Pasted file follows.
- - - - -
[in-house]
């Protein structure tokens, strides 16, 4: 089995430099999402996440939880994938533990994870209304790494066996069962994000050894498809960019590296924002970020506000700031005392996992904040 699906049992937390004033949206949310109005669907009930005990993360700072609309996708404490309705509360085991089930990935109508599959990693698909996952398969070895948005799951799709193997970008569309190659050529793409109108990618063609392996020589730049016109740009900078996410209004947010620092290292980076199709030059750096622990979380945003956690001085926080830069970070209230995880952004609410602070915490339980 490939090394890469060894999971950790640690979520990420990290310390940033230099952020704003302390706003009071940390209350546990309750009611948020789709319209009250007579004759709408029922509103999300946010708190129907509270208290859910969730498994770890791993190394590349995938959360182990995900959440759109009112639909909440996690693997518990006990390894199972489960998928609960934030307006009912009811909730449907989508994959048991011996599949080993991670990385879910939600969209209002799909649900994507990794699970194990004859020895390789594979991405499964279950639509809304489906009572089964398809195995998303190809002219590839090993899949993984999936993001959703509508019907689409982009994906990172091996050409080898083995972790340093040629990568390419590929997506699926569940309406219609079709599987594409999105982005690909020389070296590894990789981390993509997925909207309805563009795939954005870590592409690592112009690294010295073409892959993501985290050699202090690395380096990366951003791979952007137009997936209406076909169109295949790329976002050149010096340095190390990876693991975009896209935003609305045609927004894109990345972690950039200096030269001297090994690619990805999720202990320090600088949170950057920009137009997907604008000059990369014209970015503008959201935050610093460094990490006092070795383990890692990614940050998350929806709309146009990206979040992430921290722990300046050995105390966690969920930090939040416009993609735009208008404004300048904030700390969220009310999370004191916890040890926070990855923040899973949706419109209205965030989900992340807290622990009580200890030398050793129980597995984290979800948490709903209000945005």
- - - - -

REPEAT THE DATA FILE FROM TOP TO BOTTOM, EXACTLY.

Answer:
[in-house]
């Protein structure tokens, strides 16, 4: 089995430099999402996440939880994938533990994870209304790494066996069962994000050894498809960019590296924002970020506000700031005392996992904040 699906049992937390004033949206949310109005669907009930005990993360700072609309996708404490309705509360085991089930990935109508599959990693698909996952398969070895948005799951799709193997970008569309190659050529793409109108990618063609392996020589730049016109740009900078996410209004947010620092290292980076199709030059750096622990979380945003956690001085926080830069970070209230995880952004609410602070915490339980 490939090394890469060894999971950790640690979520990420990290310390940033230099952020704003302390706003009071940390209350546990309750009611948020789709319209009250007579004759709408029922509103999300946010708190129907509270208290859910969730498994770890791993190394590349995938959360182990995900959440759109009112639909909440996690693997518990006990390894199972489960998928609960934030307006009912009811909730449907989508994959048991011996599949080993991670990385879910939600969209209002799909649900994507990794699970194990004859020895390789594979991405499964279950639509809304489906009572089964398809195995998303190809002219590839090993899949993984999936993001959703509508019907689409982009994906990172091996050409080898083995972790340093040629990568390419590929997506699926569940309406219609079709599987594409999105982005690909020389070296590894990789981390993509997925909207309805563009795939954005870590592409690592112009690294010295073409892959993501985290050699202090690395380096990366951003791979952007137009997936209406076909169109295949790329976002050149010096340095190390990876693991975009896209935003609305045609927004894109990345972690950039200096030269001297090994690619990805999720202990320090600088949170950057920009137009997907604008000059990369014209970015503008959201935050610093460094990490006092070795383990890692990614940050998350929806709309146009990206979040992430921290722990300046050995105390966690969920930090939040416009993609735009208008404004300048904030700390969220009310999370004191916890040890926070990855923040899973949706419109209205965030989900992340807290622990009580200890030398050793129980597995984290979800948490709903209000945005």